Whispers Cafe overhaul expanded beyond initial blueprint
The Whispers Cafe renovations that began as a simple countertop replacement expanded into a much larger project than Dining Services initially expected.
The initial plan to simply replace the countertop was projected to cost between $50,000 to $60,000, but the final plan, which included tearing down a wall, new floors, new menu boards and new equipment, nearly double or tripled the cost according to Paul Schimmele, Dining Services manager of the Danforth Campus.
The old round countertop, which employees had pointed out didn’t maximize usable storage space, was replaced with a new countertop that better accommodated the square cabinets. Patti Louvier, director of Satellite Operations for Dining Services, believes this has helped enhance the customer and employee service experience.
“The old Whispers had merchandise on top of counters… students couldn’t see the staff,” Louvier said. “Now there’s eye-to-eye student contact, which improves customer service.”
To better meet the sales volume, a discussion to improve Whispers began in order hopefully to reduce the number of truck deliveries.
In that respect, the change appears to have met its targets as the number of truck deliveries has been reduced 50 percent from four times to twice a day on the busiest four days of each week. The new delivery plan helps reduce the truck obstructions on campus for students and cyclists, involving only one morning delivery and one mid-day.
Additionally, more visible changes to students include a new, more colorful and spacious menu board and the inclusion of a frozen yogurt machine.
“My biggest complaint as a design factor is that the frozen yogurt isn’t incorporated into the menu board,” sophomore Brian Maxwell said.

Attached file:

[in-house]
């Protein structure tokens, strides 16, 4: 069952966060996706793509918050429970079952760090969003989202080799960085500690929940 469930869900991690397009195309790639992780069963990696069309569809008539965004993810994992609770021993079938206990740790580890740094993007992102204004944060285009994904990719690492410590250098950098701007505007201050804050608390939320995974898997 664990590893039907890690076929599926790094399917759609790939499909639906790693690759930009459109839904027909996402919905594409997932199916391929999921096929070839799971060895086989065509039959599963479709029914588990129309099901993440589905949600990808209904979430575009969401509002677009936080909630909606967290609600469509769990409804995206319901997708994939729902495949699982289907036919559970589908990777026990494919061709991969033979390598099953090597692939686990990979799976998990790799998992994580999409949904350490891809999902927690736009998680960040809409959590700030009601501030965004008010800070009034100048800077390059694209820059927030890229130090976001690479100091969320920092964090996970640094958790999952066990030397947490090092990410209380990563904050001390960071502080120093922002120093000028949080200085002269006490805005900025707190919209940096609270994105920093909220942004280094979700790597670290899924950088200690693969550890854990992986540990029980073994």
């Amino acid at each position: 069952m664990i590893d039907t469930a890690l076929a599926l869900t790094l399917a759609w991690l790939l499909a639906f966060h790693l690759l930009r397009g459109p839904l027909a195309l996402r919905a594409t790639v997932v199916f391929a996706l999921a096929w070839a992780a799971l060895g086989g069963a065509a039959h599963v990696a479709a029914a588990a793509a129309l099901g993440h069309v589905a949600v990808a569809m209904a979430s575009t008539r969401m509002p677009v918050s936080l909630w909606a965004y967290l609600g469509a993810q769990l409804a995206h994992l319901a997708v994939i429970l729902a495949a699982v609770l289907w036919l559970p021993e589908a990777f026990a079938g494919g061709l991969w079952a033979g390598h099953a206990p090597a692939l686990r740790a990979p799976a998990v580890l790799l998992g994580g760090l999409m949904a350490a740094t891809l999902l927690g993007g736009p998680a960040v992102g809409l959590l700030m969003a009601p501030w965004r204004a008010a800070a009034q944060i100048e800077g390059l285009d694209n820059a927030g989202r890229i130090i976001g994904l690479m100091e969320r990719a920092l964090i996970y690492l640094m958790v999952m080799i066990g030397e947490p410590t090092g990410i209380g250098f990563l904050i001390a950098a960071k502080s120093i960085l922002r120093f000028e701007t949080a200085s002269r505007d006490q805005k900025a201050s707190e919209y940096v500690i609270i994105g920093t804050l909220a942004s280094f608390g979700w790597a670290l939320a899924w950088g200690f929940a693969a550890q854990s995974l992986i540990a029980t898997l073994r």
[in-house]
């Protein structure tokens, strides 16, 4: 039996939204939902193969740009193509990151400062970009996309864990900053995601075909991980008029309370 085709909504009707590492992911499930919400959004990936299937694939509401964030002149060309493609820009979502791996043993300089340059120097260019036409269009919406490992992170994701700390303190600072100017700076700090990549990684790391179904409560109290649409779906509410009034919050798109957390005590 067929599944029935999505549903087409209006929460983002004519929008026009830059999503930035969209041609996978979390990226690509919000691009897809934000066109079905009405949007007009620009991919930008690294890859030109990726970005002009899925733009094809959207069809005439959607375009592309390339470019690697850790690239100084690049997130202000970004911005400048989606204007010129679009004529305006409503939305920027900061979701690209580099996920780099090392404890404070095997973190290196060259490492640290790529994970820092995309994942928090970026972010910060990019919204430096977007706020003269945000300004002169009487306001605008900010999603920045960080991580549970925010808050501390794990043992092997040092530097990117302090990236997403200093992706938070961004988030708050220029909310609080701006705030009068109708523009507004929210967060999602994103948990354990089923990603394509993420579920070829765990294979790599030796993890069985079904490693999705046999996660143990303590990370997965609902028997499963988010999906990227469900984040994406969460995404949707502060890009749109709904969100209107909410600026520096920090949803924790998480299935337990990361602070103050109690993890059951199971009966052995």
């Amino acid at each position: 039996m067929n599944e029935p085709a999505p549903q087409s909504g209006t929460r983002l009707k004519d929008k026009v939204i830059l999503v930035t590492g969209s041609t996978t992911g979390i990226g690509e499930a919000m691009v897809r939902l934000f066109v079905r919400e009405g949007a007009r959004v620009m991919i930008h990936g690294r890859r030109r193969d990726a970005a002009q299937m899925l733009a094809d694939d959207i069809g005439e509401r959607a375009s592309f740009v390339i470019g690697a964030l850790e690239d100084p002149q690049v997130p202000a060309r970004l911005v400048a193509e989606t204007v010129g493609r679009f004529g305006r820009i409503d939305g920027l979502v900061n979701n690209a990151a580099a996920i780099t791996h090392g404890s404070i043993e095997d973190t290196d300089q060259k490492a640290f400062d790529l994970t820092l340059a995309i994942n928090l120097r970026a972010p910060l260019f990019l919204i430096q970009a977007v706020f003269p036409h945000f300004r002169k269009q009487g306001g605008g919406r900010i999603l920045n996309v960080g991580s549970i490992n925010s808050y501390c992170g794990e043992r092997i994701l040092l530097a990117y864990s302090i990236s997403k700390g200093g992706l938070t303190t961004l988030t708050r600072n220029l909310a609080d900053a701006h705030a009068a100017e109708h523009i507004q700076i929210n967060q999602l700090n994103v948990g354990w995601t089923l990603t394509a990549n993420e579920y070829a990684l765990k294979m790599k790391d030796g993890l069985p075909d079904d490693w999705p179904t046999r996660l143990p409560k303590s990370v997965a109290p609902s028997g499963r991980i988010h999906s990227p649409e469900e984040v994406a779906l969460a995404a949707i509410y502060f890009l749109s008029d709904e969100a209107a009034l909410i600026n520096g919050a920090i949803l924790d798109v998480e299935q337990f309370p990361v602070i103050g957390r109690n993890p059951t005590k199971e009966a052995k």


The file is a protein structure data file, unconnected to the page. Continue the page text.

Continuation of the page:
In terms of the frozen yogurt, Louvier reports that it occasionally cannot keep up with demand, but this was expected and is typically resolved with a 15-minute wait.
“It’s a little strange to eat ice cream in a library. I don’t picture myself eating it while studying, but it’s nice that it’s around all our classes,” freshman Carly Herbert said.
One more small change is still to come—a fruit stand to separate the two identical lines that flow independently. Louvier believes the stand will add color by presenting four different fruits while still providing function by separating the lines.
Louvier reports that Whispers Cafe continues to be the busiest Kaldi’s location.
“When Whispers opened in 2004, it became an overwhelming success. Kaldi’s came in and had a new partnership with us at the time. They made the recommendation on the espresso machine,” Schimmele said. “Later when one espresso machine soon broke, Kaldi’s told us that one machine had already lived about three to four lives in its brief life.”